The Ladakh project has run since 2005.
We have now formed and consolidated a wonderfully fruitful link with White Lotus School in Shey and are hoping that with the recent arrival of broadband in Shey, our electronic links with the school can really take off.
We already use case study materials from Ladakh in a number of subjects for pupils of all ages, which increase the understanding of global issues among our pupils considerably; we have a number of fund-raising activities, and we feed back to the whole School about our expeditions.
The expedition side of this project (11 days of trekking) adds an extra dimension, as it challenges participants into taking up achievable challenges in harsh physical environments, takes them to remote areas in incredibly fragile natural habitats and thus shows man’s impact on our natural world in a tangible way. Importantly, it stresses that the similarities we have as human beings wherever we live are much more important than the differences we might have due to our backgrounds.
The impact on participants of the expedition has been huge and will continue to influence their thoughts and actions possibly for the rest of their lives.
All the feedback on the expedition to both Senior and Junior School has been student-led and pupils are involved in the preparation of some of the case study materials we are producing. Preparations for the next expedition are already under way and the Saas Fee trip for Year 9 students in July continues to provide the first training ground for potential applicants.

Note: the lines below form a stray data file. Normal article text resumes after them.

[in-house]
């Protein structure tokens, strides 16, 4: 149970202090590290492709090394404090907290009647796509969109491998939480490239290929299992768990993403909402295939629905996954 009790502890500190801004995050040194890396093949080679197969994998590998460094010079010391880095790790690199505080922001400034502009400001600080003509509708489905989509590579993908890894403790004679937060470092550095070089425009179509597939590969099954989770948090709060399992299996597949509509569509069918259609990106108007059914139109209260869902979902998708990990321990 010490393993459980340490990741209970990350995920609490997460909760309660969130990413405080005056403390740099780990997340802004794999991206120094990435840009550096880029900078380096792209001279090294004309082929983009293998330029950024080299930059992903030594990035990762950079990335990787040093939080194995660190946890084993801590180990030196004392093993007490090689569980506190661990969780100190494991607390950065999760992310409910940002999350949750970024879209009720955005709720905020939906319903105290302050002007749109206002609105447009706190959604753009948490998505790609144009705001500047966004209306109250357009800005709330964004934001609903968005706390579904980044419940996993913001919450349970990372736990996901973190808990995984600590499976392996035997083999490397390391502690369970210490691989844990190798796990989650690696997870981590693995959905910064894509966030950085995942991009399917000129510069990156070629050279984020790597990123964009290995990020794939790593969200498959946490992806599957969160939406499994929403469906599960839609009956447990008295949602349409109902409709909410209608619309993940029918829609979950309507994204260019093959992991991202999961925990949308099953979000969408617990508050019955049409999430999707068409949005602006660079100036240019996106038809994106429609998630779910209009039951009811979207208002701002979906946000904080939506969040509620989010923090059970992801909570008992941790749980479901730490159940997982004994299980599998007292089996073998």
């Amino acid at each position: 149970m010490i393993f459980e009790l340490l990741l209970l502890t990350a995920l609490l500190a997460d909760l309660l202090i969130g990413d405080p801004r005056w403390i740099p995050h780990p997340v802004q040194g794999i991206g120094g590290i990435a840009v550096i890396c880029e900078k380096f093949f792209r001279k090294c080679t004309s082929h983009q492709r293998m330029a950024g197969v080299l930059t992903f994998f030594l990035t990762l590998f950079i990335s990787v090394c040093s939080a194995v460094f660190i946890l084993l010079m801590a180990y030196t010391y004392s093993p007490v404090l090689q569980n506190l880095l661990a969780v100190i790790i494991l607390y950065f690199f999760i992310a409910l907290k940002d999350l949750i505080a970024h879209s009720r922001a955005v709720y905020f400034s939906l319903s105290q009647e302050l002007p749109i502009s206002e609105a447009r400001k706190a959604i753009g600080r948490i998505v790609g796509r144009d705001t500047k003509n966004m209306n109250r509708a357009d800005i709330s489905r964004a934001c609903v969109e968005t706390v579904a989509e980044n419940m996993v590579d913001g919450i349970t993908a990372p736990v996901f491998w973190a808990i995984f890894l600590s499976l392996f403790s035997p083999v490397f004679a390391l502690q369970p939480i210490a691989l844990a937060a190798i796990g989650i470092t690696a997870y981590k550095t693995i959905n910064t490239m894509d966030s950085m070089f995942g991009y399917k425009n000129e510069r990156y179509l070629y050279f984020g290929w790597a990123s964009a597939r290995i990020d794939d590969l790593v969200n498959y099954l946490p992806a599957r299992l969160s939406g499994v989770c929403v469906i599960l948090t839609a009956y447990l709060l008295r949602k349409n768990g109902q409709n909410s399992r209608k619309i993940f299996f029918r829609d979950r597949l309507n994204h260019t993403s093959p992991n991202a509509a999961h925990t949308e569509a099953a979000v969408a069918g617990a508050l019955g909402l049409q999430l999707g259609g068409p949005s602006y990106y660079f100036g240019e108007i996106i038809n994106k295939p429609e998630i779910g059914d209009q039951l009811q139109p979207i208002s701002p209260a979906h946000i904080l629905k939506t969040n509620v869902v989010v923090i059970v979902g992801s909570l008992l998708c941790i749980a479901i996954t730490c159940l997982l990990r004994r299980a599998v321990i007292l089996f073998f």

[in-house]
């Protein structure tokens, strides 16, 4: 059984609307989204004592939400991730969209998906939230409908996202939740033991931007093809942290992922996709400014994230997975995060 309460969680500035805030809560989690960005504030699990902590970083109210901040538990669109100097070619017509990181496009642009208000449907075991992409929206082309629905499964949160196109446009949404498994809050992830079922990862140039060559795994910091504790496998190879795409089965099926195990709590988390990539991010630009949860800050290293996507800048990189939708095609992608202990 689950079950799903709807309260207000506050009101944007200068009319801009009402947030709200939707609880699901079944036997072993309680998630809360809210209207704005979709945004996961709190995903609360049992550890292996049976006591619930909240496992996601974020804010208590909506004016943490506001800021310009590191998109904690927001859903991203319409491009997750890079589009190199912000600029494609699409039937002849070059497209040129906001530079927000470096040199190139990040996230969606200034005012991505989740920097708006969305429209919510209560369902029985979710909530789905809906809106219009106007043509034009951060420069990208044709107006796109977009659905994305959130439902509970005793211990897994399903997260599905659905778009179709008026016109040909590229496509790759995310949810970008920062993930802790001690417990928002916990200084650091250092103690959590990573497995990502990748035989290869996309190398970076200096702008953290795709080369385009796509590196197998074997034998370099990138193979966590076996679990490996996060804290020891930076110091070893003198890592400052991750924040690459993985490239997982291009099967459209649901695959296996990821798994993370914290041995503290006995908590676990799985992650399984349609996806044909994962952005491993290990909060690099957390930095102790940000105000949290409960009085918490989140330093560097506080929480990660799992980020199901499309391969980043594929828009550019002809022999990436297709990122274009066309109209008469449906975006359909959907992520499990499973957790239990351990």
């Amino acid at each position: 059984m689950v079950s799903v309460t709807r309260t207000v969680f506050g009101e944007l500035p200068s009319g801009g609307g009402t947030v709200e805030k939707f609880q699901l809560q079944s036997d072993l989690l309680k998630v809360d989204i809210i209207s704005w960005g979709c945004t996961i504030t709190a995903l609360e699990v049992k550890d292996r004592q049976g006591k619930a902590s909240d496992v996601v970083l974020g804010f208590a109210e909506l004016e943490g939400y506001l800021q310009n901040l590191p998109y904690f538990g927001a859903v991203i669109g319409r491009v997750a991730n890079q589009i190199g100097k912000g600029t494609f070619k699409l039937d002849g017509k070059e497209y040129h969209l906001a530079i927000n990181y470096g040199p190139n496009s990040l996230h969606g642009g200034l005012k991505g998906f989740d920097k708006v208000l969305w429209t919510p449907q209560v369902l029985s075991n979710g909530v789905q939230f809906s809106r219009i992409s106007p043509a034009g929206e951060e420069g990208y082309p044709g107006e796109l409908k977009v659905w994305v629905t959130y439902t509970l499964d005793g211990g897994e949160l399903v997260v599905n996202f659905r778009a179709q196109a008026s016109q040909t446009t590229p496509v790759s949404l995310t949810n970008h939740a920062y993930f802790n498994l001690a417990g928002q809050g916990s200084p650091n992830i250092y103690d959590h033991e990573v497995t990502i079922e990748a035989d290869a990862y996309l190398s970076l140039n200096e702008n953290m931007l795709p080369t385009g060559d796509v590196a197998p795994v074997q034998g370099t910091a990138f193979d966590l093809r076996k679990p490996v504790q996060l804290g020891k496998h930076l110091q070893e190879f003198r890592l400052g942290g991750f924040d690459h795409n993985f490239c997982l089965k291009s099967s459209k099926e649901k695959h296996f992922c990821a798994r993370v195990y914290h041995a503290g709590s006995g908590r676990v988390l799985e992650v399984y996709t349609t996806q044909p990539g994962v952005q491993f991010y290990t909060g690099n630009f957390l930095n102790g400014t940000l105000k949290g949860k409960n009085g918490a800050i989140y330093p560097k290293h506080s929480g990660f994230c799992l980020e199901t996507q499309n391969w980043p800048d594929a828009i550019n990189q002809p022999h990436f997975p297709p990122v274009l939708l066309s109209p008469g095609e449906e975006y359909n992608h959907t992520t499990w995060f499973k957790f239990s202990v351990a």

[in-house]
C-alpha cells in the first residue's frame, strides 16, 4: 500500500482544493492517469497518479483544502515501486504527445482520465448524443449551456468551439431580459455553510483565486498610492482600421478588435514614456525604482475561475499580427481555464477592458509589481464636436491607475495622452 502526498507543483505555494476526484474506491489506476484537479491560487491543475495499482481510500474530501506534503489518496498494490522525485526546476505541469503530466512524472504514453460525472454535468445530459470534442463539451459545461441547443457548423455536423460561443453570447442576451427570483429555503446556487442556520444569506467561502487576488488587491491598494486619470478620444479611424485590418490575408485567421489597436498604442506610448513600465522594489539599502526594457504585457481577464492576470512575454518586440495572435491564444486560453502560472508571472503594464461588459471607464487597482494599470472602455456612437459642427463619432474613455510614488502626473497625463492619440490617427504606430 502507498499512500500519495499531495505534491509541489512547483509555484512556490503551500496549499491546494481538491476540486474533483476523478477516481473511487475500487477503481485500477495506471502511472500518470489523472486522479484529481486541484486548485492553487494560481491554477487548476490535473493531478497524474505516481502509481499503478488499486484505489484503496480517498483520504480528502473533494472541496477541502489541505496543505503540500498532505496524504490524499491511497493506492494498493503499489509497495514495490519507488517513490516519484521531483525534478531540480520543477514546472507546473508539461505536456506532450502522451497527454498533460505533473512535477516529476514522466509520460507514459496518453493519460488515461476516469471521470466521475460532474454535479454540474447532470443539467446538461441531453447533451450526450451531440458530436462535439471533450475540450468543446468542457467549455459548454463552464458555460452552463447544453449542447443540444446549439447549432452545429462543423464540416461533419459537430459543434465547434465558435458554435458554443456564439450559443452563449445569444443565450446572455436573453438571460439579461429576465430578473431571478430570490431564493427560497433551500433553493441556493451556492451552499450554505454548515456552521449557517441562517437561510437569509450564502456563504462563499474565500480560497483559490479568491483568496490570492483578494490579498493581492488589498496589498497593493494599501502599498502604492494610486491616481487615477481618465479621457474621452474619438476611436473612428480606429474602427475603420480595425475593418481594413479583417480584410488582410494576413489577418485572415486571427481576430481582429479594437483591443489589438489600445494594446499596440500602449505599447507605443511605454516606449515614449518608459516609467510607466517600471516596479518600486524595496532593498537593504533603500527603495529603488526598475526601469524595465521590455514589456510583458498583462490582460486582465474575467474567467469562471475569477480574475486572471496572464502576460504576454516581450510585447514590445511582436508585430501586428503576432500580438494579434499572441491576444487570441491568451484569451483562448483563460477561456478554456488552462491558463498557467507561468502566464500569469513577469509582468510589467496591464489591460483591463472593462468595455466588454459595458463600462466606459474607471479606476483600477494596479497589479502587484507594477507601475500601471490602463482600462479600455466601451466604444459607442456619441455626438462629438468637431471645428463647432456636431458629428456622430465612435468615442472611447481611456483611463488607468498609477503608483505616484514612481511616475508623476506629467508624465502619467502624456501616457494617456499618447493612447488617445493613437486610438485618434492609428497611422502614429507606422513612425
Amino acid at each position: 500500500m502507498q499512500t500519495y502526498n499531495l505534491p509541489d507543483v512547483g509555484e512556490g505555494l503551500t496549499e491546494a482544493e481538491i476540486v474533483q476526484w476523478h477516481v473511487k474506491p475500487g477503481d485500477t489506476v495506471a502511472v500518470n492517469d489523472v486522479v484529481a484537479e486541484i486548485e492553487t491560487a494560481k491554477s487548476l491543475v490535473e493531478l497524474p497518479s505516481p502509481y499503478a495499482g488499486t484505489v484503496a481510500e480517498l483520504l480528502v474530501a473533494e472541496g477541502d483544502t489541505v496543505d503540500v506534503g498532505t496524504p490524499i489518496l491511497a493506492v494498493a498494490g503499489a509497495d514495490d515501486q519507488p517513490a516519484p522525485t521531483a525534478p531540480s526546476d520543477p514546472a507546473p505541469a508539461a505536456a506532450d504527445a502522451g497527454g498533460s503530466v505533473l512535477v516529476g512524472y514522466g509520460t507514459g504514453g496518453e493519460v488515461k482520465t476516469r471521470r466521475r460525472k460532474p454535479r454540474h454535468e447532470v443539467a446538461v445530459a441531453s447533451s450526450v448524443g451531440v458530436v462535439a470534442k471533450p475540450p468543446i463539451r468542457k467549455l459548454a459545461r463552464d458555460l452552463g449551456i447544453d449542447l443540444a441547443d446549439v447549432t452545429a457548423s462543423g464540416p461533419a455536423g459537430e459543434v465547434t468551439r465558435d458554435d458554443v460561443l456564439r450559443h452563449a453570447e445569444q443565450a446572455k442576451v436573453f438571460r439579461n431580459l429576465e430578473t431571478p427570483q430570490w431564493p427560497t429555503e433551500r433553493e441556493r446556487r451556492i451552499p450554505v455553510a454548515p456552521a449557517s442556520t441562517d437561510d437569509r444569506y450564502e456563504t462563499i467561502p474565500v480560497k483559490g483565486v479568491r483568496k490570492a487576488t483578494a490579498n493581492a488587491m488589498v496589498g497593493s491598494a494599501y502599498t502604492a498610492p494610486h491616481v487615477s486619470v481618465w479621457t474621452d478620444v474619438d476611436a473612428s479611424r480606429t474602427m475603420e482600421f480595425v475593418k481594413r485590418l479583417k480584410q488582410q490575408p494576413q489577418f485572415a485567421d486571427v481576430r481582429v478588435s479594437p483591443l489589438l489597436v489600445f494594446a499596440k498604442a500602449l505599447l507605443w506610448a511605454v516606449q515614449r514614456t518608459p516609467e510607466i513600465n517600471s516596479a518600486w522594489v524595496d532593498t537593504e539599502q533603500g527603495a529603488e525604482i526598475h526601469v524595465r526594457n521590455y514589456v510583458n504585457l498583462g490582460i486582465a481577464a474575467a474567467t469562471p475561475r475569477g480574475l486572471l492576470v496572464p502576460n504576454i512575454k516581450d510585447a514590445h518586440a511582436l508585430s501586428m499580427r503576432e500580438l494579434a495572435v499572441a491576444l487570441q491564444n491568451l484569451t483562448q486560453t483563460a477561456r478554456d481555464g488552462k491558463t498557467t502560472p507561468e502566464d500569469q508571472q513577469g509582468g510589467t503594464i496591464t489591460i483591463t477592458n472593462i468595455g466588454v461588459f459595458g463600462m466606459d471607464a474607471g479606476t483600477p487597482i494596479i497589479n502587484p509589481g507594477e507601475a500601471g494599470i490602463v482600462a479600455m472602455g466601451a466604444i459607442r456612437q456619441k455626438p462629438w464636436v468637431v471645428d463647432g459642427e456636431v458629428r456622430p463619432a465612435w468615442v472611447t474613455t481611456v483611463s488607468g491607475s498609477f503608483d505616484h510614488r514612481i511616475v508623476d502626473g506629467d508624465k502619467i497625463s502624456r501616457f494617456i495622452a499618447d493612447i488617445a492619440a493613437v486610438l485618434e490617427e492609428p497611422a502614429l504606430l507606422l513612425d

An expedition to the Himalayas at this time of year presents a good number of achievable challenges and the group rose to each of them with great determination and a sense of purpose.
Our years of experience of the region allow the School to devise a safe, relevant, varied and valuable programme.
Our 20 days in India were split into 2 sections. During the first week in Leh we were acclimatising to the altitude. We spent some days in White Lotus School and gained a good insight into Ladakhi culture. This was followed by an 11-day trek through the Markha Valley, described as one of the greatest treks on earth.
Our students were outstanding during our 3 days at White Lotus School, teaching the children Maths, English, Art, Music and Games. The Head of the School and all the staff were full of admiration of the initiatives, the confidence, the organised discipline and the brilliant team spirit of the whole group. In some cases, our students were only 1 year older than the students they taught!
Our staff were also fully involved: Malcolm and Pippa Hodgson ran a highly successful short First Aid course, Sue Woollard and Linda Moore gave a presentation on child development and learning styles, William Norris ran a music workshop and Mike Collins organised a highly successful activity on different countries of the world.
On our last day at the school a cultural programme was organised, where Ladakhi children gave several presentations, followed by music and 3 short plays performed by St Chris students. A basketball tournament rounded off our stay.